'Disruptive innovation', 'the fourth industrial revolution', 'one of the ten ideas that will change the world'; the collaborative/sharing economy is shaking existing norms. It poses unprecedented challenges in terms of both material policies and governance in almost all aspects of EU law.
This book explores the application – or indeed inadequacy – of existing EU rules in the context of the collaborative economy. It analyses the novelties introduced by the collaborative economy and discusses the specific regulatory needs and instruments employed therein, most notably self-regulation. Further, it aims to elucidate the legal status of the parties involved (traders, consumers, prosumers) in these multi-sided economies, and their respective roles in the provision of services, especially with regard to liability issues. Moreover, it delves into a sector-specific examination of the relevant EU rules, especially on data protection, competition, consumer protection and labour law, and comments on the uncertainties and lacunae produced therein. It concludes with the acute question of whether fresh EU regulation would be necessary to avoid fragmentation or, on the contrary, if such regulation would create unnecessary burdens and stifle innovation.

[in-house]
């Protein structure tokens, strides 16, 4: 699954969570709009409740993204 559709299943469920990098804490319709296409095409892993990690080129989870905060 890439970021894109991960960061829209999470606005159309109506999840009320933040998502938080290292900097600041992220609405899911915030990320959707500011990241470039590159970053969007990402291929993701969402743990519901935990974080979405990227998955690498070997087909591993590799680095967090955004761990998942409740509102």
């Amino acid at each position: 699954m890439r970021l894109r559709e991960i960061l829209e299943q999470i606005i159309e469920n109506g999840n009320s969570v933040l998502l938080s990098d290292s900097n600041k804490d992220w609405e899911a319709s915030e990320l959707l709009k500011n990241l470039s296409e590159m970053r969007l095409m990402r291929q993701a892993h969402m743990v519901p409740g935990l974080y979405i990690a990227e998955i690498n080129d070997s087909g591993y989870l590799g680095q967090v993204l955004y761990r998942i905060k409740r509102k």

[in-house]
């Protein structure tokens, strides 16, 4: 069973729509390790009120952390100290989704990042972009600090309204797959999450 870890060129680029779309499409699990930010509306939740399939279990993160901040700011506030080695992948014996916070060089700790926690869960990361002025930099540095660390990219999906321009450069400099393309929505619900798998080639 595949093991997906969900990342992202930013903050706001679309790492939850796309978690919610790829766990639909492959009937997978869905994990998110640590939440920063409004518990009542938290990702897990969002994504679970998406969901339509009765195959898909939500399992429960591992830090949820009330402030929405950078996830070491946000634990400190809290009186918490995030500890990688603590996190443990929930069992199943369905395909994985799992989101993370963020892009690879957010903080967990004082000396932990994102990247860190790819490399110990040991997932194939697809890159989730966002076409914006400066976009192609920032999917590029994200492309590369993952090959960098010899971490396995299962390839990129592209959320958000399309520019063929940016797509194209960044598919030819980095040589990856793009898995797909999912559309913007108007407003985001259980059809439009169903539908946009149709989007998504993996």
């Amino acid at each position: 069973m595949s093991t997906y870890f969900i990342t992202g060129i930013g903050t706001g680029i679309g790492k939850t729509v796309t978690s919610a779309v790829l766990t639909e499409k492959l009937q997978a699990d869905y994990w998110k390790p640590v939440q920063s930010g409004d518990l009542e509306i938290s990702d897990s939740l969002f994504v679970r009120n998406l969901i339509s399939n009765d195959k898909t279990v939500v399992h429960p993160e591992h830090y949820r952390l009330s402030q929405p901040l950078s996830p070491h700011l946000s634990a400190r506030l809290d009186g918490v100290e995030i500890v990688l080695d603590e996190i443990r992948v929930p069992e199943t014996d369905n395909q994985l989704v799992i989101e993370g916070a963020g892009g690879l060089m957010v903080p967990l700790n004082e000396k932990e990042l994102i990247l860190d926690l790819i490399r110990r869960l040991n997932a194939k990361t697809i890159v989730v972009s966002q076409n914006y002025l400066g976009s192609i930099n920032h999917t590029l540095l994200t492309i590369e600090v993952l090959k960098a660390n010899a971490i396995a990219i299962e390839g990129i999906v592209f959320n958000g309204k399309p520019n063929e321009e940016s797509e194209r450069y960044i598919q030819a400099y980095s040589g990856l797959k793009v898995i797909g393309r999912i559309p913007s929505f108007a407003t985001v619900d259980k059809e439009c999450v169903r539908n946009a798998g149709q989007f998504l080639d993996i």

Taking a broad perspective and pragmatic view, the book provides a comprehensive overview of the collaborative economy in the context of the EU legal landscape.